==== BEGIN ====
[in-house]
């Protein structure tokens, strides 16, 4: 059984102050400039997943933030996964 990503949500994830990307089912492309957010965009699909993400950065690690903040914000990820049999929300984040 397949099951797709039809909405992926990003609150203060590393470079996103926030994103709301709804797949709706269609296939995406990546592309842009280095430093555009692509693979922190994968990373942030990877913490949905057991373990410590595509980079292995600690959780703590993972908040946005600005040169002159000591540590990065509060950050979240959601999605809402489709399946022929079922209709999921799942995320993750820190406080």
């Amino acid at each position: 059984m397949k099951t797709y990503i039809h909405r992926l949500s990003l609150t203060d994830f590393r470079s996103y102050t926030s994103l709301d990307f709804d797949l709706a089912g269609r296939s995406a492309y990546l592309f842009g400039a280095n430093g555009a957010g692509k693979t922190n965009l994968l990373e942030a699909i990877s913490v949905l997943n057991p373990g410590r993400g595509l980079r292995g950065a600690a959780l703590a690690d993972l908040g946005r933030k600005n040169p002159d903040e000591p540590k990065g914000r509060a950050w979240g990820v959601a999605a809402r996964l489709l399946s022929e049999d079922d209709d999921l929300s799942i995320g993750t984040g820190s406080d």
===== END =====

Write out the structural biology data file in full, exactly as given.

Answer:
[in-house]
């Protein structure tokens, strides 16, 4: 059984102050400039997943933030996964 990503949500994830990307089912492309957010965009699909993400950065690690903040914000990820049999929300984040 397949099951797709039809909405992926990003609150203060590393470079996103926030994103709301709804797949709706269609296939995406990546592309842009280095430093555009692509693979922190994968990373942030990877913490949905057991373990410590595509980079292995600690959780703590993972908040946005600005040169002159000591540590990065509060950050979240959601999605809402489709399946022929079922209709999921799942995320993750820190406080």
């Amino acid at each position: 059984m397949k099951t797709y990503i039809h909405r992926l949500s990003l609150t203060d994830f590393r470079s996103y102050t926030s994103l709301d990307f709804d797949l709706a089912g269609r296939s995406a492309y990546l592309f842009g400039a280095n430093g555009a957010g692509k693979t922190n965009l994968l990373e942030a699909i990877s913490v949905l997943n057991p373990g410590r993400g595509l980079r292995g950065a600690a959780l703590a690690d993972l908040g946005r933030k600005n040169p002159d903040e000591p540590k990065g914000r509060a950050w979240g990820v959601a999605a809402r996964l489709l399946s022929e049999d079922d209709d999921l929300s799942i995320g993750t984040g820190s406080d």